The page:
He had inherited a fortune of approximately a million dollars, and he now began to dispose of it in various charitable schemes,—establishing tea-shops, supporting young painters, planning model tenements, but, above all, in elaborating his ideas for the Guild. The result of it all—whatever particular reforms were effected or manual industries established—was, to Ruskin's view, failure, and his mind, weakening under the strain of its profound disappointments, at last crashed in ruin.
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It is needless to follow the broken author through the desolation of his closing years to his death in Ruskin is often described as an author of bewildering variety, whose mind drifted waywardly from topic to topic—from painting to political economy, from architecture to agriculture—with a license as illogical as it was indiscriminating.
To this impression, Ruskin himself sometimes gave currency. He was, for illustration, once announced to lecture on crystallography, but, as we are informed by one present,  he opened by asserting that he was really about to lecture on Cistercian architecture; nor did it greatly matter what the title was; "for," said he, "if I had begun to speak about Cistercian abbeys, I should have been sure to get on crystals presently; and if I had begun upon crystals, I should soon have drifted into architecture.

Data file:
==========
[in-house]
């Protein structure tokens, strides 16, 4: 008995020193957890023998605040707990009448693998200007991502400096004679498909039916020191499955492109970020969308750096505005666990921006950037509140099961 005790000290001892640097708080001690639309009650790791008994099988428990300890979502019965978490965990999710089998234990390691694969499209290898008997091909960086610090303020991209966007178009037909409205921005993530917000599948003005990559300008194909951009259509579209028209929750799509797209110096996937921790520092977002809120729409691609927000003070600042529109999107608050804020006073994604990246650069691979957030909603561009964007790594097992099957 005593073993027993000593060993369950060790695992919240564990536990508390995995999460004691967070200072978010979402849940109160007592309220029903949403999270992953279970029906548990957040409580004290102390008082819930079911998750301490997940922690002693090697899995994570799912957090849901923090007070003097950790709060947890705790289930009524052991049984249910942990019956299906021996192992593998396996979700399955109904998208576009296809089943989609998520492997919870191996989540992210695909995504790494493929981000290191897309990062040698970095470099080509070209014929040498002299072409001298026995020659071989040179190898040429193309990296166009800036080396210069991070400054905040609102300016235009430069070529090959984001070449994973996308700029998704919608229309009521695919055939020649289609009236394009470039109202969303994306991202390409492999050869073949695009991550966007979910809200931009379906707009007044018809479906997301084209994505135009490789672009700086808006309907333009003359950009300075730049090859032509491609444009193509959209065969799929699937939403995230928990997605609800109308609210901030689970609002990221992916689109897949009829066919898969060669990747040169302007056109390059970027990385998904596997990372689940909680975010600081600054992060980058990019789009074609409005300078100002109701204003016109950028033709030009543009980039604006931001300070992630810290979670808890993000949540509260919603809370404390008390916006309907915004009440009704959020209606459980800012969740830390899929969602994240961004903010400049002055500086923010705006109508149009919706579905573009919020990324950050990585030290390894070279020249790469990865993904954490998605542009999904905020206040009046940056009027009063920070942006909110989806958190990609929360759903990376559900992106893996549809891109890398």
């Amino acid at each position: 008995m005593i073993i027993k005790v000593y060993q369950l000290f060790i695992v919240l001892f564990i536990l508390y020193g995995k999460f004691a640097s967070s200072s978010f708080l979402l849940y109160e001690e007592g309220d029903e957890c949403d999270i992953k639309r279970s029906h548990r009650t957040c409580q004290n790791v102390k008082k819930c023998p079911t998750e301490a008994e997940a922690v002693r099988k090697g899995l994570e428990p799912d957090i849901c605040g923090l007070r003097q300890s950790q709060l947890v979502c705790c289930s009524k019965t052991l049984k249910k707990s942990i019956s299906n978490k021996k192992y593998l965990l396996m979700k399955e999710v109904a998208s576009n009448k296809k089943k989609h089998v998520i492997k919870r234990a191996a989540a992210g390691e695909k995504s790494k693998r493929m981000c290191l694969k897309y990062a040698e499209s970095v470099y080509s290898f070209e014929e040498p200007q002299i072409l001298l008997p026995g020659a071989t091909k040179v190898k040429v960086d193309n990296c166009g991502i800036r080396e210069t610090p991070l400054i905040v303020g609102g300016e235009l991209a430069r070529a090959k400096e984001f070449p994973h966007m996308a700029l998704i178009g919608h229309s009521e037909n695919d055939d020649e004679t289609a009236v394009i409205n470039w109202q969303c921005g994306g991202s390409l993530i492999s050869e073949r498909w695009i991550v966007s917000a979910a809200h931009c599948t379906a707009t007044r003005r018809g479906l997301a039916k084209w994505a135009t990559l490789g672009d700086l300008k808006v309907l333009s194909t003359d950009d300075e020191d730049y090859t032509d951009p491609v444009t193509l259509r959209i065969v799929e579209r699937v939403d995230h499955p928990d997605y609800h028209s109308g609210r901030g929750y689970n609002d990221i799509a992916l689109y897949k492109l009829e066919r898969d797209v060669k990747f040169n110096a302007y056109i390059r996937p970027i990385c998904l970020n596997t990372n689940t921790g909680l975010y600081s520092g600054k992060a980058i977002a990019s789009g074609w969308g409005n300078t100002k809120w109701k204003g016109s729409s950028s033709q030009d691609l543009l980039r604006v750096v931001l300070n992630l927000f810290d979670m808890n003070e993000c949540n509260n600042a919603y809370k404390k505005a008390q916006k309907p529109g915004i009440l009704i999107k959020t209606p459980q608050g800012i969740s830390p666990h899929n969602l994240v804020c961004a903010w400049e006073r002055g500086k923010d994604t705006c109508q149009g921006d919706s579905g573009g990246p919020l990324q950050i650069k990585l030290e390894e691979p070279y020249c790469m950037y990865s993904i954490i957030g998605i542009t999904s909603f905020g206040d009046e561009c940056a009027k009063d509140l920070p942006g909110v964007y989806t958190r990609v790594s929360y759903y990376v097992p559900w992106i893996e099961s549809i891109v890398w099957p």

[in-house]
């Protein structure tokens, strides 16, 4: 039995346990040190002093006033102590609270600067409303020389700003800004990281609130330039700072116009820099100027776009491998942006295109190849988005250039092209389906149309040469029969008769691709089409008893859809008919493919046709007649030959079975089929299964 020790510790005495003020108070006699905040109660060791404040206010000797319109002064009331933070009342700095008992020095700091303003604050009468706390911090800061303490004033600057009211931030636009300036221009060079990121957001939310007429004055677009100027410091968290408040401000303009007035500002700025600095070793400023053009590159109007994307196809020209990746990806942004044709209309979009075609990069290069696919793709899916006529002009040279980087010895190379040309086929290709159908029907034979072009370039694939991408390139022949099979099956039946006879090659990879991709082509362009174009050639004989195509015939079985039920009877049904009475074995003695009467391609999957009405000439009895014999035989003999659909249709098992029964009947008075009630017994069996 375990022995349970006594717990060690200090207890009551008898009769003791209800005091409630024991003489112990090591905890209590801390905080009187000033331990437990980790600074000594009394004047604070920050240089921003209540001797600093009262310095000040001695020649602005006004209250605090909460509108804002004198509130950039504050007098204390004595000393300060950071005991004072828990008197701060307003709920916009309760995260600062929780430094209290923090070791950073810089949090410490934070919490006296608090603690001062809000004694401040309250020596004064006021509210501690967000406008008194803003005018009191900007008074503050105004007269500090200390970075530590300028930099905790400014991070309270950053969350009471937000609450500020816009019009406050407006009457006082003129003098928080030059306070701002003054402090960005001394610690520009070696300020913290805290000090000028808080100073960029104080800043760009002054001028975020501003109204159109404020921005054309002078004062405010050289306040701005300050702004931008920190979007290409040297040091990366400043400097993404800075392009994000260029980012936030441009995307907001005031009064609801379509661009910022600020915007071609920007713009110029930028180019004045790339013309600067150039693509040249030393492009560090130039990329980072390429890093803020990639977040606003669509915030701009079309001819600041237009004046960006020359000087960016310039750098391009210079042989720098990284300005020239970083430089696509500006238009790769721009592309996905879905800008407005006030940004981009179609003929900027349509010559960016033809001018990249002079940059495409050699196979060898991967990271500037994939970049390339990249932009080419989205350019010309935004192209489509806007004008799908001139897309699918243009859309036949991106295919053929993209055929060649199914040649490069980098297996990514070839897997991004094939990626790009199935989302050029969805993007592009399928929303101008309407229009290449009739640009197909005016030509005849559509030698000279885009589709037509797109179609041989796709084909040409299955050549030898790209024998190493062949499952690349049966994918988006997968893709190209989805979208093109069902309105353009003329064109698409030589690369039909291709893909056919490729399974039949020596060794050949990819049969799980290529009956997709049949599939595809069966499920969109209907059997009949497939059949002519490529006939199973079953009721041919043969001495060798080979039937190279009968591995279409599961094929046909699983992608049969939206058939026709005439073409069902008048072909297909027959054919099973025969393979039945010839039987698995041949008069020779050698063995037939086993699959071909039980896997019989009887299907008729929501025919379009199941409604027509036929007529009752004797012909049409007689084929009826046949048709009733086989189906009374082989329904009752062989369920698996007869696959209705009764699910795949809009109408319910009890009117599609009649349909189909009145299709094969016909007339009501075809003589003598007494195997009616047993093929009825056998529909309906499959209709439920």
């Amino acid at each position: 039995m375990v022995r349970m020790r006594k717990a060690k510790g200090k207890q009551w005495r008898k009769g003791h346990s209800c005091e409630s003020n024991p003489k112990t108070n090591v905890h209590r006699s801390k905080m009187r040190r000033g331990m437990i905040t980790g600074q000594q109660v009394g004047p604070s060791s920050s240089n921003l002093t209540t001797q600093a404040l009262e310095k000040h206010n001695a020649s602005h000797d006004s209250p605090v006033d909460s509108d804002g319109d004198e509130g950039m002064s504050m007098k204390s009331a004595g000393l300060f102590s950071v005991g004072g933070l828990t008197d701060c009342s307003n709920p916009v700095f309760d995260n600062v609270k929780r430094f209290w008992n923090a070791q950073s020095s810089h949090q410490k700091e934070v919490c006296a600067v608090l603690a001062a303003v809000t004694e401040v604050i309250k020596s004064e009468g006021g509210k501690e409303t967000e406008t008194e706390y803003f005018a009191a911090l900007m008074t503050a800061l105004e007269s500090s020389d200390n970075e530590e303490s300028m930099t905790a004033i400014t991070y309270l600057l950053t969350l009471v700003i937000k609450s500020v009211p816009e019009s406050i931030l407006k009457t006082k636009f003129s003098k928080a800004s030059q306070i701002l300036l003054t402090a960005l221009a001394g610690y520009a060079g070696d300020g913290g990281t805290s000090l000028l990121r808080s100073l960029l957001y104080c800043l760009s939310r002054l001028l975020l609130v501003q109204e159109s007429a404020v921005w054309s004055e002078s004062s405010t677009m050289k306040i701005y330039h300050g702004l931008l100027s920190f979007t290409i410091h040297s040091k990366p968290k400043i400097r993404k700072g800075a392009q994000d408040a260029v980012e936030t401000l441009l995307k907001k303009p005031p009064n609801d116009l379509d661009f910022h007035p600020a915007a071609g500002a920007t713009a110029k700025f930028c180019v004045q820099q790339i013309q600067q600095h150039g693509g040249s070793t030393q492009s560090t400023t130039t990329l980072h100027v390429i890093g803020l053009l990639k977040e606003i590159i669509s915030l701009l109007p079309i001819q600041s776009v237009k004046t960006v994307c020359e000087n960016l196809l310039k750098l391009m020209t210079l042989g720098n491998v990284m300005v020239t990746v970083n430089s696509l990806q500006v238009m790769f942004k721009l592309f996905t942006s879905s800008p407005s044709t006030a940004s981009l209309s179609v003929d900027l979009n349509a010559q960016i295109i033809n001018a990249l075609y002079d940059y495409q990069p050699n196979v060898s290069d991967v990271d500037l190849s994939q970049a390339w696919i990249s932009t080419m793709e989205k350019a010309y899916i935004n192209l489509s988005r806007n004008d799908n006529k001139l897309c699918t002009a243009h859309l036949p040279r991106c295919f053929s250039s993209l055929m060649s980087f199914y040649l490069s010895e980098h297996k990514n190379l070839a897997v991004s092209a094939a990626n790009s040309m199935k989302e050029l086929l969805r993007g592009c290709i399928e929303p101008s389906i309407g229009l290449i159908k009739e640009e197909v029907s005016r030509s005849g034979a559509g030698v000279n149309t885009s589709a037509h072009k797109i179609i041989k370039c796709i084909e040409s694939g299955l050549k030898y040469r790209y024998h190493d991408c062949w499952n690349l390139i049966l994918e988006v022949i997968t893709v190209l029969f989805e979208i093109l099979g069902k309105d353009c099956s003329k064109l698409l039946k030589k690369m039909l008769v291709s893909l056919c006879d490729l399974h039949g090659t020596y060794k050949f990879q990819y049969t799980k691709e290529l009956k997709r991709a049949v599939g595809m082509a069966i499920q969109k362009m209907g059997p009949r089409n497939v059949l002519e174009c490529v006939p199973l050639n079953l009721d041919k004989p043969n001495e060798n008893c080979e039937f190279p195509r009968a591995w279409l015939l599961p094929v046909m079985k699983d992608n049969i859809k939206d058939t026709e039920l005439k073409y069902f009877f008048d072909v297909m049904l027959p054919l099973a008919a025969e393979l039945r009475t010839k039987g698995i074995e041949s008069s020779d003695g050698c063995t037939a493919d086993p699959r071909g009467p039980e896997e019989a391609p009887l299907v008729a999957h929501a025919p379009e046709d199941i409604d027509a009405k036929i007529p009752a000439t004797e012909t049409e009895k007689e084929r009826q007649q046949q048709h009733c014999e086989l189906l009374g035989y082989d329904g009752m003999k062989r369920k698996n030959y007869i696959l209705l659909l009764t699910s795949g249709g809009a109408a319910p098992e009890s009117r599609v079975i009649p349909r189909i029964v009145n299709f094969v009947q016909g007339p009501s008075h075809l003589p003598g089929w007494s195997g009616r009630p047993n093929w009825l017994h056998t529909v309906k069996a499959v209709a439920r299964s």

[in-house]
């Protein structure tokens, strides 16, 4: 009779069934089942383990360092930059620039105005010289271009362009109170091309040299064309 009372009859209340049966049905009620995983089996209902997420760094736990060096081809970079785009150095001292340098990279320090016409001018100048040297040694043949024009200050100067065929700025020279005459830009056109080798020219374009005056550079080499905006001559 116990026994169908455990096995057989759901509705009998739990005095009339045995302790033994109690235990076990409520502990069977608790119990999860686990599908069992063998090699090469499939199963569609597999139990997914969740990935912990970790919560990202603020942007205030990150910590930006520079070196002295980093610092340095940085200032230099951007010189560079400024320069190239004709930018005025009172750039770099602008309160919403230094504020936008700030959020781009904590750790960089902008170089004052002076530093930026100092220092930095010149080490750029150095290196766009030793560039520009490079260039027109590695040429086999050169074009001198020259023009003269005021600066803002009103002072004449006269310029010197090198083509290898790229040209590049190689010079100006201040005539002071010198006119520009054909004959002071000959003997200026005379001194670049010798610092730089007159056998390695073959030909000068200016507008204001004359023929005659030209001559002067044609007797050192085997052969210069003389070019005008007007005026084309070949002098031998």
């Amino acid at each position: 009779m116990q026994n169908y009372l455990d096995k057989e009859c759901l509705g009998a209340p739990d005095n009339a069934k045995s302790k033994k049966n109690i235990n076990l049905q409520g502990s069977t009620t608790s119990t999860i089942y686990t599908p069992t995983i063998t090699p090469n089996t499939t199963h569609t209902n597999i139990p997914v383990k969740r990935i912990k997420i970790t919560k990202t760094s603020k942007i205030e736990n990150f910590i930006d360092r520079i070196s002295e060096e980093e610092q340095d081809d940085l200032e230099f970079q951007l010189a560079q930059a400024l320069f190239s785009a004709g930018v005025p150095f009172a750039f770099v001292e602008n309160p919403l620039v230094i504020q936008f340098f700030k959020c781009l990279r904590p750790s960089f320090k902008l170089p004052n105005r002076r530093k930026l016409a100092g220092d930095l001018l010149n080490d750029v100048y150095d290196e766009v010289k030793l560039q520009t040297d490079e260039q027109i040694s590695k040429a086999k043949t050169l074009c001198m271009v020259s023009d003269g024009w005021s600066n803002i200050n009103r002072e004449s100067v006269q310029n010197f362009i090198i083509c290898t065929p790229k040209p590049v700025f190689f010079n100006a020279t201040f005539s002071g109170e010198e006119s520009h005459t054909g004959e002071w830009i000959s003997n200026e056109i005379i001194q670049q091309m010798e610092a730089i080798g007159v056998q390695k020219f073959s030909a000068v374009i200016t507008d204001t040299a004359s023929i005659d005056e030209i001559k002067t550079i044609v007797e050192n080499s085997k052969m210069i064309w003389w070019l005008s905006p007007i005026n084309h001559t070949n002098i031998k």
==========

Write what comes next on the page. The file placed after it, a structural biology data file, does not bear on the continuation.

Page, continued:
And yet we cannot insist too often on the essential unity of this work, for, viewed in the large, it betrays one continuous development. The seeds of Fors are in The Stones of Venice. The book was dedicated to the principle that that art is greatest which deals with the greatest number of greatest ideas,—those, we learn presently, which reveal divine truth; the office of the painter, we are told,  is the same as that of the preacher, for "the duty of both is to take for each discourse one essential truth.
A glance at the following pages of this book will show how Ruskin is for ever halting himself to demand the moral significance of some fair landscape, gorgeous painting, heaven-aspiring cathedral.